PubMed Abstract | CrossRef Full Text | Google Scholar

24. Khan N, Leenders KL, Hajek M, Maguire P, Missimer J, Wieser HG. Thalamic glucose metabolism in temporal lobe epilepsy measured with 18F-FDG positron emission tomography (PET). Epilepsy Res (1997) 28:233–43. doi:10.1016/S0920-1211(97)00049-1

PubMed Abstract | CrossRef Full Text | Google Scholar

25. Juhasz C, Nagy F, Watson C, Da Silva EA, Muzik O, Chugani DC, et al. Glucose and [11C]flumazenil positron emission tomography abnormalities of thalamic nuclei in temporal lobe epilepsy. Neurology (1999) 53:2037–45. doi:10.1212/WNL.53.9.2037

PubMed Abstract | CrossRef Full Text | Google Scholar

26. Newberg AB, Alavi A, Berlin J, Mozley PD, O’connor M, Sperling M. Ipsilateral and contralateral thalamic hypometabolism as a predictor of outcome after temporal lobectomy for seizures. J Nucl Med (2000) 41:1964–8.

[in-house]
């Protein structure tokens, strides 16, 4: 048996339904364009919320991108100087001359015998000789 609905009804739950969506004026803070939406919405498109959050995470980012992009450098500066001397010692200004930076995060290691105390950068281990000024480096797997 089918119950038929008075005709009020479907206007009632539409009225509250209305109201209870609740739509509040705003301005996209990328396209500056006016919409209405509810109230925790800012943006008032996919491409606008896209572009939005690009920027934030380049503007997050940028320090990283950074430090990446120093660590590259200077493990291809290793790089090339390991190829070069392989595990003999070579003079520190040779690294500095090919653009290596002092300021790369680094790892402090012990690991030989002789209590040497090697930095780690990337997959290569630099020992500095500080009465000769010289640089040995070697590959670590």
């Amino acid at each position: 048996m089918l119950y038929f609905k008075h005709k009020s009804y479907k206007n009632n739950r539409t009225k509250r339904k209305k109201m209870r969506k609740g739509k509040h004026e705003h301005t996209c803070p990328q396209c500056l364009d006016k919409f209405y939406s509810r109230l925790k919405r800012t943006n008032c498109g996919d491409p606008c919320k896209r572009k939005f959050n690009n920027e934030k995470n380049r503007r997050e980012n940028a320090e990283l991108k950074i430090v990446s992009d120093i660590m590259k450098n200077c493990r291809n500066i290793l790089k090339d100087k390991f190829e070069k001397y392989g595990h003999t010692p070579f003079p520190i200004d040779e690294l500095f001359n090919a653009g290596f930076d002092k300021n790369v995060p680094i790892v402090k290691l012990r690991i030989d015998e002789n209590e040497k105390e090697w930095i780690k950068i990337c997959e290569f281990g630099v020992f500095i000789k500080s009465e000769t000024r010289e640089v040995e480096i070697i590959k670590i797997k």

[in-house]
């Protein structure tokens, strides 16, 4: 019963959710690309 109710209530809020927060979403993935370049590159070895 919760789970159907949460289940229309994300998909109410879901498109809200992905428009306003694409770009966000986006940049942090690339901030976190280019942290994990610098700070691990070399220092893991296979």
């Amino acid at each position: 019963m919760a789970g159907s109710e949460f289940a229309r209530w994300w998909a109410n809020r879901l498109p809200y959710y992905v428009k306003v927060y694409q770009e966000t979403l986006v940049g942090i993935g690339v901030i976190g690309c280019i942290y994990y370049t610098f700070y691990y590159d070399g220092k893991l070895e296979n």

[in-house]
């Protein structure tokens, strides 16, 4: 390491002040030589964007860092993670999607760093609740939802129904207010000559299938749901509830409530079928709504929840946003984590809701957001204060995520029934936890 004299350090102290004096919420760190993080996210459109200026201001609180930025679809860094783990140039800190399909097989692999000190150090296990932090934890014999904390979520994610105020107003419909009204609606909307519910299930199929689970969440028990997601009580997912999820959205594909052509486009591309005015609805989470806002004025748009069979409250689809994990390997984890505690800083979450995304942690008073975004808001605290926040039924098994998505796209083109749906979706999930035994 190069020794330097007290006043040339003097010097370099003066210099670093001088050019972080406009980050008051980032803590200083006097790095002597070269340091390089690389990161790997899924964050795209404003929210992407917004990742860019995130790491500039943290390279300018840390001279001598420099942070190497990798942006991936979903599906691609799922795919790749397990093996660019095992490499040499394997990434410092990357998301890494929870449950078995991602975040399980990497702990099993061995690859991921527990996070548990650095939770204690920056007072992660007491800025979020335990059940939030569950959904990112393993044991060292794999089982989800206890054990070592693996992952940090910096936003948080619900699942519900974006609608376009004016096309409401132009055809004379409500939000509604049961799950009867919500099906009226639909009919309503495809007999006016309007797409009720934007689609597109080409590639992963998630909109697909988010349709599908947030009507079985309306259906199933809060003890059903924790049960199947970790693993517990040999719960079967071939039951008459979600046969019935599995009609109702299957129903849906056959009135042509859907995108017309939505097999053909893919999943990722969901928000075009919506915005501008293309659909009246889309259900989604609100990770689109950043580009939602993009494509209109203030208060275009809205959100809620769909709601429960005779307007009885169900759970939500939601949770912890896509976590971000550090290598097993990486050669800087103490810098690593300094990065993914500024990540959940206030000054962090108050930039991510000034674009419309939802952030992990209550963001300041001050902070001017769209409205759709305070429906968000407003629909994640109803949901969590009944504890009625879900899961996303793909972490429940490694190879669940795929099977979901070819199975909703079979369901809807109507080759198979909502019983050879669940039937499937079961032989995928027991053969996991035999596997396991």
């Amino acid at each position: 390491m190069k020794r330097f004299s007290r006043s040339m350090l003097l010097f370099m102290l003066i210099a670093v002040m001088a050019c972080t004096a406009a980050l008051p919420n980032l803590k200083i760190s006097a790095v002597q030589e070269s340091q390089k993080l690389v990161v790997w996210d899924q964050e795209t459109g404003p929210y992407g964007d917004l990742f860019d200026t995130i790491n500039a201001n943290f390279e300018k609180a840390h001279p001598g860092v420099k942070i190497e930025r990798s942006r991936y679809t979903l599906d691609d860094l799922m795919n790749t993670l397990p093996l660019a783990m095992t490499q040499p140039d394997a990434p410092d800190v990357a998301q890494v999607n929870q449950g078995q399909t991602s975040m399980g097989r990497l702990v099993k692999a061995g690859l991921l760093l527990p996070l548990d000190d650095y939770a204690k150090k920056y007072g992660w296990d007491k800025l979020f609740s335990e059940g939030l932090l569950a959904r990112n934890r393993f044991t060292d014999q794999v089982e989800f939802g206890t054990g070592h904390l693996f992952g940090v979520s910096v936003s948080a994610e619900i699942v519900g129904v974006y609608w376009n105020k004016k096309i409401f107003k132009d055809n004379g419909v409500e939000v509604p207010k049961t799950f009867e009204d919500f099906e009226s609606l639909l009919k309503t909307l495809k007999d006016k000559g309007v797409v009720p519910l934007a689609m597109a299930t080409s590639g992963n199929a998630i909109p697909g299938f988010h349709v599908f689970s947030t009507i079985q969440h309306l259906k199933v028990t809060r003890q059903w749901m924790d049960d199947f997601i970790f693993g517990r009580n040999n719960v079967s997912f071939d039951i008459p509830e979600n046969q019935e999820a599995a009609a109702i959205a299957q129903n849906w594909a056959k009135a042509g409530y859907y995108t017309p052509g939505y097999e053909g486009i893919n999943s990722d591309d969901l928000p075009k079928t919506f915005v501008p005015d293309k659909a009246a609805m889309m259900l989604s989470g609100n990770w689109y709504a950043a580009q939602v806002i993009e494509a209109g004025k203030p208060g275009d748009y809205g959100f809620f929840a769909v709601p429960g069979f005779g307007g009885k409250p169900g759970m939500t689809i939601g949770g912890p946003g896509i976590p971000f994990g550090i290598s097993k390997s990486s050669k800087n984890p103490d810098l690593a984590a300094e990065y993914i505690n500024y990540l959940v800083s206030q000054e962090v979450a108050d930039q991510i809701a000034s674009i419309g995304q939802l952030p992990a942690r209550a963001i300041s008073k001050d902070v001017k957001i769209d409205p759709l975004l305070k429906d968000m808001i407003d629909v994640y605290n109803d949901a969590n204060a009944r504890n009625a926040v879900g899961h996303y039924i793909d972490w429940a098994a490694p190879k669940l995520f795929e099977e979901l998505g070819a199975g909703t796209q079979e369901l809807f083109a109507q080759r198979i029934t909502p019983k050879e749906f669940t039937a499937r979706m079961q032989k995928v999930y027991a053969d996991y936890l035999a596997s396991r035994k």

PubMed Abstract | Google Scholar

27. Benedek K, Juhasz C, Muzik O, Chugani DC, Chugani HT. Metabolic changes of subcortical structures in intractable focal epilepsy. Epilepsia (2004) 45:1100–5. doi:10.1111/j.0013-9580.2004.43303.x

PubMed Abstract | CrossRef Full Text | Google Scholar

28. Blumenfeld H, Mcnally K, Vanderhill S, Paige A, Chung R, Davis K, et al. Positive and negative network correlations in temporal lobe epilepsy. Cereb Cortex (2004) 14:892–902. doi:10.1093/cercor/bhh048

PubMed Abstract | CrossRef Full Text | Google Scholar

29. Guye M, Regis J, Tamura M, Wendling F, Mcgonigal A, Chauvel P, et al. The role of corticothalamic coupling in human temporal lobe epilepsy. Brain (2006) 129:1917–28. doi:10.1093/brain/awl151

PubMed Abstract | CrossRef Full Text | Google Scholar

30. Maillard L, Vignal JP, Gavaret M, Guye M, Biraben A, Mcgonigal A, et al. Semiologic and electrophysiologic correlations in temporal lobe seizure subtypes. Epilepsia (2004) 45:1590–9. doi:10.1111/j.0013-9580.2004.09704.x

PubMed Abstract | CrossRef Full Text | Google Scholar

31. Talairach J, Bancaud J, Bonis A, Szikla G, Trottier S, Vignal JP, et al. Surgical therapy for frontal epilepsies. Adv Neurol (1992) 57:707–32.

PubMed Abstract | Google Scholar